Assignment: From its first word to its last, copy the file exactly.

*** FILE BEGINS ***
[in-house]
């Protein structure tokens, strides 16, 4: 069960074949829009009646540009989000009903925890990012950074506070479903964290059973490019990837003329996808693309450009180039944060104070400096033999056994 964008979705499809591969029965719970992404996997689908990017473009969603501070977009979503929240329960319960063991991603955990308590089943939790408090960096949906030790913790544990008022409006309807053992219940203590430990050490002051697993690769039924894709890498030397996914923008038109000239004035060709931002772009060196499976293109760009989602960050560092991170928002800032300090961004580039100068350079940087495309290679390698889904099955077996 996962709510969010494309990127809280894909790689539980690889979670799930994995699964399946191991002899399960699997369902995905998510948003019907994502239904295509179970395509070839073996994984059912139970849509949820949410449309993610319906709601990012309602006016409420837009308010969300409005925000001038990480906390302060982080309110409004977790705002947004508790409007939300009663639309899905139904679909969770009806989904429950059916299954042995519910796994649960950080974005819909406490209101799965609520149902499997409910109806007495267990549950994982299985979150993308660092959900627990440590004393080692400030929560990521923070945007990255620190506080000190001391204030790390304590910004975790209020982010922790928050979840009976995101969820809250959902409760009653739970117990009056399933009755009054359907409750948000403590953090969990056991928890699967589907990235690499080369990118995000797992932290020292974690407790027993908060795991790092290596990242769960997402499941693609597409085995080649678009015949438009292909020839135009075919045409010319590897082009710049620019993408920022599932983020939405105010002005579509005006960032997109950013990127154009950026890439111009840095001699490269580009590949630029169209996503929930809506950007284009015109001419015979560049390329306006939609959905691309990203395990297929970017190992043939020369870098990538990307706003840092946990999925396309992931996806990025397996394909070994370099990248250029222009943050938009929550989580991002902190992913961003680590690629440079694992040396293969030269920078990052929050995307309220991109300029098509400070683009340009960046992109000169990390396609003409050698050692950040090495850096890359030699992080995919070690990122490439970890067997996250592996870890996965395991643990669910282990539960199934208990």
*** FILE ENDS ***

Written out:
[in-house]
């Protein structure tokens, strides 16, 4: 069960074949829009009646540009989000009903925890990012950074506070479903964290059973490019990837003329996808693309450009180039944060104070400096033999056994 964008979705499809591969029965719970992404996997689908990017473009969603501070977009979503929240329960319960063991991603955990308590089943939790408090960096949906030790913790544990008022409006309807053992219940203590430990050490002051697993690769039924894709890498030397996914923008038109000239004035060709931002772009060196499976293109760009989602960050560092991170928002800032300090961004580039100068350079940087495309290679390698889904099955077996 996962709510969010494309990127809280894909790689539980690889979670799930994995699964399946191991002899399960699997369902995905998510948003019907994502239904295509179970395509070839073996994984059912139970849509949820949410449309993610319906709601990012309602006016409420837009308010969300409005925000001038990480906390302060982080309110409004977790705002947004508790409007939300009663639309899905139904679909969770009806989904429950059916299954042995519910796994649960950080974005819909406490209101799965609520149902499997409910109806007495267990549950994982299985979150993308660092959900627990440590004393080692400030929560990521923070945007990255620190506080000190001391204030790390304590910004975790209020982010922790928050979840009976995101969820809250959902409760009653739970117990009056399933009755009054359907409750948000403590953090969990056991928890699967589907990235690499080369990118995000797992932290020292974690407790027993908060795991790092290596990242769960997402499941693609597409085995080649678009015949438009292909020839135009075919045409010319590897082009710049620019993408920022599932983020939405105010002005579509005006960032997109950013990127154009950026890439111009840095001699490269580009590949630029169209996503929930809506950007284009015109001419015979560049390329306006939609959905691309990203395990297929970017190992043939020369870098990538990307706003840092946990999925396309992931996806990025397996394909070994370099990248250029222009943050938009929550989580991002902190992913961003680590690629440079694992040396293969030269920078990052929050995307309220991109300029098509400070683009340009960046992109000169990390396609003409050698050692950040090495850096890359030699992080995919070690990122490439970890067997996250592996870890996965395991643990669910282990539960199934208990």